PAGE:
Ismene Gizelis headshotI’m proud of my career development. I’m proud of that because I had a lot of difficulties due to health. So basically, persevering and being able to rebuild an international career – that’s not trivial. So I was able to re-establish myself, even in the US. My training was in the US. I actually came here because professionally it was easier for me to move up at that point. And now I have moved up to the level that I should have been, so to speak. I’m very proud of this achievement. There was one co-author who helped me and my partner who still makes lunches for me - he helped me to create space, but other than that the rest is my own.

For me, going back into the system properly in the US was very challenging so we came to the UK. I benefitted from the REF because it created some opportunities that wouldn’t have existed otherwise. I’m very much in favour – I think it broke the system and allowed people like myself in. I had the productivity to get back into a proper academic position. So, why Essex? Because its Department of Government was already well-established and well-known. I came to Essex in 2010 so it’s been a while. Where I live now, this has been the longest I have ever lived in the same place in my whole life. I used to travel a lot and move a lot. Sometimes I have still the itching to move, but then you realise that things are not going to be fundamentally different. You also realise that it’s more difficult to build up relationships and you become more mindful of the relationships and networks you have developed.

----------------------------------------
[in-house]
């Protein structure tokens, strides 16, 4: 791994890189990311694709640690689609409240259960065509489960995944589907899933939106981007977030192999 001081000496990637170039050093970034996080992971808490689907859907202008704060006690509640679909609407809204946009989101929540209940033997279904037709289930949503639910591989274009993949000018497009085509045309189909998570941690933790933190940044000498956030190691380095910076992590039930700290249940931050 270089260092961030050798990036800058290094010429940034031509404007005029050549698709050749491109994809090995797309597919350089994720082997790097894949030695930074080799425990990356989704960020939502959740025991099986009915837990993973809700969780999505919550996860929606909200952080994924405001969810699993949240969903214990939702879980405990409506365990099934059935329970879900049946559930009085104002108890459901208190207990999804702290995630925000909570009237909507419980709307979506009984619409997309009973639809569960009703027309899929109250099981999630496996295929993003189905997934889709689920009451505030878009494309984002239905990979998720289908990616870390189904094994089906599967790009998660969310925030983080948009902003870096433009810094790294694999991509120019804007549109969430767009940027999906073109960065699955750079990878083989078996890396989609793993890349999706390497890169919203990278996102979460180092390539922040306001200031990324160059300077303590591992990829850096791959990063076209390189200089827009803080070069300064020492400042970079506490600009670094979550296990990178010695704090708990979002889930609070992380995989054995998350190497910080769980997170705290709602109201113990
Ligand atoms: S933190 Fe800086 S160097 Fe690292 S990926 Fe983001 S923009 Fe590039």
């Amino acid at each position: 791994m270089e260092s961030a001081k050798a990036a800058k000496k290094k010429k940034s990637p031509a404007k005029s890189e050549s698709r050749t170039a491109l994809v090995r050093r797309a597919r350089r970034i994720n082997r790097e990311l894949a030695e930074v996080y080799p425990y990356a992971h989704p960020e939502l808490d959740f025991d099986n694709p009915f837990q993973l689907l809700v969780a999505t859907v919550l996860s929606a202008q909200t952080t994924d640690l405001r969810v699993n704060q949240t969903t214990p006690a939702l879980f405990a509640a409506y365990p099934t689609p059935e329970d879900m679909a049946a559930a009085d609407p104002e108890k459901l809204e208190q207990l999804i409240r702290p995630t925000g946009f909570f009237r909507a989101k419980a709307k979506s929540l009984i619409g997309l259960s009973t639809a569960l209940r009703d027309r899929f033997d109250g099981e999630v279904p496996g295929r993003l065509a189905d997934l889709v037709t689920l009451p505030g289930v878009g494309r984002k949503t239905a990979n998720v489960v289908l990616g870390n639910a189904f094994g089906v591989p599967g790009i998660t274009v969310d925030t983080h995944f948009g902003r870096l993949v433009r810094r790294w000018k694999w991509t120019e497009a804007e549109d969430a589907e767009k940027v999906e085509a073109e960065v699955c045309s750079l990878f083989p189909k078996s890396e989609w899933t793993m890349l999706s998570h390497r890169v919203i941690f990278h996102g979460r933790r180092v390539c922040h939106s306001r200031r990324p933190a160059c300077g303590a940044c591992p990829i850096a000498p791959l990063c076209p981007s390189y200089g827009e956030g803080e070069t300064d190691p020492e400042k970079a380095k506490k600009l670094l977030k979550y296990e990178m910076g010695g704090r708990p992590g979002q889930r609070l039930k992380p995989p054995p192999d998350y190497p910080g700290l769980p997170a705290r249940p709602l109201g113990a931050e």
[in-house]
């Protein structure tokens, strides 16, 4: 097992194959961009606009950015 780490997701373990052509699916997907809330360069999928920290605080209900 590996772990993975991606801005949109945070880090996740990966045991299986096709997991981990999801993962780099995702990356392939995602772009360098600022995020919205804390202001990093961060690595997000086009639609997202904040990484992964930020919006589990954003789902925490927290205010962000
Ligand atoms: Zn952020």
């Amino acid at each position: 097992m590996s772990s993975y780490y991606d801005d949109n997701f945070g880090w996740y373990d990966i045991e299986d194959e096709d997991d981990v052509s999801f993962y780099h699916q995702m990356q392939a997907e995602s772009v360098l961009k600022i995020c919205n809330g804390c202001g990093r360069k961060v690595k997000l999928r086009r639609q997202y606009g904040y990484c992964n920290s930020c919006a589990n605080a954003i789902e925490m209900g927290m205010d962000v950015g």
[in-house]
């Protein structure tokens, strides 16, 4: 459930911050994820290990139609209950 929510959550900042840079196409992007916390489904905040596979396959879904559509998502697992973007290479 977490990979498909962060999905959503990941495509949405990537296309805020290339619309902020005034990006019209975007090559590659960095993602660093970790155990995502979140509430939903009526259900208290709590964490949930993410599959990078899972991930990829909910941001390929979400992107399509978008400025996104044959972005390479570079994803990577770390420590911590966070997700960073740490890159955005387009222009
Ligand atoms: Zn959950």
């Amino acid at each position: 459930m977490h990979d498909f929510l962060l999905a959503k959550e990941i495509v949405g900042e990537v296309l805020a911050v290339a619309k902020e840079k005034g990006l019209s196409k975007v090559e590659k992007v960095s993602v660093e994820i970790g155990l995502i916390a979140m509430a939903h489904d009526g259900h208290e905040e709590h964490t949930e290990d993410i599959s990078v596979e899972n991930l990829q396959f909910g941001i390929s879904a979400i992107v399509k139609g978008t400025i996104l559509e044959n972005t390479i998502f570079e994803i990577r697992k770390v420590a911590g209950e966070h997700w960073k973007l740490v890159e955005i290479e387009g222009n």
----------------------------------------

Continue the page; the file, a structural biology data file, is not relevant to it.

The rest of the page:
The reason I was able to go through my circumstances is because I am very independent. I function my own way and I find my own way around things, so my research interest wouldn’t have changed had I not come to Essex. I think the difference here is that we have a very nice group of people in the department which helps collaborations. So one of my colleagues, Professor Han Dorussen, has helped me and by working together we have built a very interesting research agenda. We don’t work together right now, but we will work together again - we co-teach, we co-supervise. So I think having people with whom you can work very well and create things really makes a difference. You can have your own research agenda, but having these people down the corridor makes a big difference.

We work on peace-keeping and its effectiveness, especially with local communities. So we are quantitative empirical scientists and political scientists. I also do fieldwork, we both do, but I do a bit more. So I go to Africa or Myanmar and I work with local communities. Basically the more quantitative part, for which we are best known, we look at whether the deployment of troops or police will reduce conflict or sexual violence.

I’m not sure what’s next for me. I have some professional plans that depend on funding. So depending on how much funding I get, that will determine my direction. I’m also at the point where it is possible to move into central administration which is why I’m Deputy Dean of Postgrad. Research Education and Social Sciences. So professionally I have different options and I’m not sure which one will actually work, or which one I will choose. And then there are things happening in my personal life which are big changes. So I don’t want to sit down and predict where I’m going to be in terms of location because depending on all these factors things can happen. You make different choices at different points. Things will happen, things will change and I have to make decisions. I think next year will be more crucial for me.

I’ve had the same motto even when I was a child – when others stop, I keep going – it’s an element of perseverance.